What all in one do you guys use at home?

systemstechsystemstech Member Posts: 120
Looking for a separate all in one. Something different from the one my ISP gave me. Probably just going to double bridge so I can have a separate private network for my workstation/server. Any recommendations?

Comments

  • TheFORCETheFORCE Senior Member Member Posts: 2,298 ■■■■■■■■□□
    Looking for a separate all in one. Something different from the one my ISP gave me. Probably just going to double bridge so I can have a separate private network for my workstation/server. Any recommendations?

    All in one what?
  • systemstechsystemstech Member Posts: 120
    TheFORCE wrote: »
    All in one what?

    Like what your ISP gives you. Switch/router/firewall/gateway/WAP, or "all in one" device.
  • olaHaloolaHalo Member Posts: 748 ■■■■□□□□□□
    I use all my own stuff.
  • 636-555-3226636-555-3226 Member Posts: 976 ■■■■■□□□□□
    Use all my own stuff. Parents were given an all-in-one DSL modem/wireless router. Couldn't disable the wireless, but could unscrew the antenna and plug my own wireless router into one of the lan ports.
  • MitechniqMitechniq Member Posts: 286 ■■■■□□□□□□
    I think SonicWall is a good all in one for the house
  • PristonPriston Member Posts: 999 ■■■■□□□□□□
    My all in one is a Epson Workforce 435. It can print, copy, scan, and fax. icon_lol.gif

    If your talking about the equipment between your computer and ISP, I wouldn't recommend all in one. Modem's are usually horrible routers.
    A.A.S. in Networking Technologies
    A+, Network+, CCNA
  • DeathmageDeathmage Banned Posts: 2,496
    I used a Cisco modem into a Sonicwall, fast and secure.
  • joelsfoodjoelsfood Member Posts: 1,027 ■■■■■■□□□□
    Motorola/Arris modem, Dlink WAP/router, Zyxel gig switch.
  • BlackBeretBlackBeret Member Posts: 684 ■■■■■□□□□□
    I personally recommend getting your own equipment over renting from the ISP any time. Keep in mind now with higher speeds out there you should check your ISP's website to see what modems support what speeds on their network. If you're going to get your own equipment anyway, there's no need to keep paying the fee for the ISP's.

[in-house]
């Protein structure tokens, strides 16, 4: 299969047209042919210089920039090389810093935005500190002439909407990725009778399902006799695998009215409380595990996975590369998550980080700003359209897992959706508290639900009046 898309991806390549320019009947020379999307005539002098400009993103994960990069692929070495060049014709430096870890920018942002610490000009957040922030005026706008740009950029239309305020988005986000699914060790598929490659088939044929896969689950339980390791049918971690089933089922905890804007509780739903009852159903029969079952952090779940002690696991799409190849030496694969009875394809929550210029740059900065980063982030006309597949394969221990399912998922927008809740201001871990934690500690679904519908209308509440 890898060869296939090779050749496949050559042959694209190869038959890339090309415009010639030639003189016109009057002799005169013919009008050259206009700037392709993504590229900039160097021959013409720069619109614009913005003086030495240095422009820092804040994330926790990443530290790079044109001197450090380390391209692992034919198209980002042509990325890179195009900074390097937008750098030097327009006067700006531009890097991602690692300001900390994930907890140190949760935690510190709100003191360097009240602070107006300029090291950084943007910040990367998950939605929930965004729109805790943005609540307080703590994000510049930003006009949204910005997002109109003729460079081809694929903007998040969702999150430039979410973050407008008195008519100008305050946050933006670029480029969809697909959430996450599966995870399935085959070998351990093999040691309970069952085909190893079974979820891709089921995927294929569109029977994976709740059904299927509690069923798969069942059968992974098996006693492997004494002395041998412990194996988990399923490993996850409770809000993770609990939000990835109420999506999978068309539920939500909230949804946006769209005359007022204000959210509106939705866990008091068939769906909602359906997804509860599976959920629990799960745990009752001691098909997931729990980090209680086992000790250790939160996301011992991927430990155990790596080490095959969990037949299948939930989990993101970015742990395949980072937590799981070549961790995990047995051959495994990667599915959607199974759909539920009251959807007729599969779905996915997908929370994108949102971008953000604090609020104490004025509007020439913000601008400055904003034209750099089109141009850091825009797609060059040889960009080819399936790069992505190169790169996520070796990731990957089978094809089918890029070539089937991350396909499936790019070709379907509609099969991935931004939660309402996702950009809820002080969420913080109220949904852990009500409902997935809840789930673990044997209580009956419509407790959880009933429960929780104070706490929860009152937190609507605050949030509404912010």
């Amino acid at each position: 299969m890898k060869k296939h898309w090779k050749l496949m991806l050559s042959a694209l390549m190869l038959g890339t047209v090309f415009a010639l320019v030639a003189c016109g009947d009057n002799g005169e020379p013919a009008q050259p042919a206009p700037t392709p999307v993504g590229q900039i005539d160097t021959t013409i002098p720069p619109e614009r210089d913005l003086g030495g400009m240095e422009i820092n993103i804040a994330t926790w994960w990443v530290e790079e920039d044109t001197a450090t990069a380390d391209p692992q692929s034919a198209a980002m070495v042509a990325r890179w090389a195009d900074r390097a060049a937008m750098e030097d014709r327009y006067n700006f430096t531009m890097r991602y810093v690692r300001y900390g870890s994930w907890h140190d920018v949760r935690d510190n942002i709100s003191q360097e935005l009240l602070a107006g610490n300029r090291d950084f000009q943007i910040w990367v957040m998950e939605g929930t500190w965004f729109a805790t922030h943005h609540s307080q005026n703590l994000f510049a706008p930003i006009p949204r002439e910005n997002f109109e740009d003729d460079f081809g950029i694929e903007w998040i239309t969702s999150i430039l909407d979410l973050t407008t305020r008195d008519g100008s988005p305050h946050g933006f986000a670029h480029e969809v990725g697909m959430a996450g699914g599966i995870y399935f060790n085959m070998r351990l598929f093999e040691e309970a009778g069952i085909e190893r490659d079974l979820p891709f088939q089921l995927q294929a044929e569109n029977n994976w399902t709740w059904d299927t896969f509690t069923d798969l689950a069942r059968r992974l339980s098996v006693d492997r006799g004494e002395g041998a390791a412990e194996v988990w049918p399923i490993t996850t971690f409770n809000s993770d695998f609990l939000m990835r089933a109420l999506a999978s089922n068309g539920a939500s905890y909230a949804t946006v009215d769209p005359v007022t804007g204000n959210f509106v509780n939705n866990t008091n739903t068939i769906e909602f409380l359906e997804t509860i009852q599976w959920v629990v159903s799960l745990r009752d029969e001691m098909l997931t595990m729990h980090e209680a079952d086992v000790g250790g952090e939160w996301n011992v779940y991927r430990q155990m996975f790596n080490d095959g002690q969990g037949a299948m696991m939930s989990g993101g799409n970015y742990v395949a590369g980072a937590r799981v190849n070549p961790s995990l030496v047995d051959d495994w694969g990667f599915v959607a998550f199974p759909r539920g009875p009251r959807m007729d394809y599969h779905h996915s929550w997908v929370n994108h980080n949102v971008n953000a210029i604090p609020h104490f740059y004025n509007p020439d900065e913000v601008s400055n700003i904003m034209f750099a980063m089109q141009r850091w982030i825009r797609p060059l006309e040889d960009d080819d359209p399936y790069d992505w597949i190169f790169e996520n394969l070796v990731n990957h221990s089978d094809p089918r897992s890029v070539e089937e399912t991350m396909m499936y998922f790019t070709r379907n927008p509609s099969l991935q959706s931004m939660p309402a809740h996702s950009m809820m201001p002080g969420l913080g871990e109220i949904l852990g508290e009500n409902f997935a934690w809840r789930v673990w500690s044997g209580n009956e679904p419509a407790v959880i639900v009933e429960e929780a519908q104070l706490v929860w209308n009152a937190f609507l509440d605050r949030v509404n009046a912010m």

When it comes to what equipment to use I'd suggest not using an all-in-one system. ISP's use them because it's cheaper/easier for them and they can rent it out easier. For your modem (Cable/DSL/Whatever) check the ISP's website and find one that supports the speed of your plan. You want a stand alone cable modem so that it's easier to upgrade your modem/router/etc as needed. For routers I've always used Linksys for the $, but I've been looking more recently at the Night Hawks for the features. The other option is Linksys now offers their routers in a dd-wrt version for $50 more. (Yes, they charge an extra $50 for the same device preloaded with open source firmware...) If you want the ability to do everything, check out the dd-wrt site (www.dd-wrt.com | Unleash Your Router) and find a router for cheap that will support the installation of the firmware. You get all of the features for less than most.

    For heavy wireless applications of course you'll look at the newest hardware, something in the AC multi-antenna variety.
  • BlackBeretBlackBeret Member Posts: 684 ■■■■■□□□□□
    @Joel and anyone else using Motorola/Arris modems. Run a ping scan on your /16 and find the IP addresses (multiple addresses) for the modem, look up the default creds (admin, password on mine), and change the logins.
  • joelsfoodjoelsfood Member Posts: 1,027 ■■■■■■□□□□
    Blackberet, mine's a cable modem only (SB6141), not a router, so there's no credentials or configurations to change.
  • kohr-ahkohr-ah Member Posts: 1,277
    From ISP is nothing as I dont like the comcast all in one devices.
    I use my own DOCSIS 3 supported modem.

    However one device I use for multiple functions is my Fortinet 90D. I use it for my firewall, VPN concentrator, and DHCP server.
  • BlackBeretBlackBeret Member Posts: 684 ■■■■■□□□□□
    Joel, I have the cable modem only, SB6183, and it's running two small services with their own IP addresses. You'd be surprised what's on it, that's why I mentioned it, no one seems to know. Check 192.168.100.1 and I forget the other off hand. One is a management interface and the other is a diagnostic interface. It's not listed anywhere in the documentation. I found out about them when I called Motorola's tech support and they walked me through diagnosing line signal strength with it. You can log in to the modem and adjust a lot.
  • BlackBeretBlackBeret Member Posts: 684 ■■■■■□□□□□
    The one I have assigned the block 192.168.100.0/24 to itself off of my router, along with 1 IP address in the 192.168.1.0/24.
  • joelsfoodjoelsfood Member Posts: 1,027 ■■■■■■□□□□
    Blackberet, I know, i was looking at the management page while I said that. No credentials or configuration on this modem. There's signal strength info and model info, taht's about it.
  • kurosaki00kurosaki00 Member Posts: 973
    TheFORCE wrote: »
    All in one what?

    You know ( ͡° ͜ʖ ͡°)
    meh
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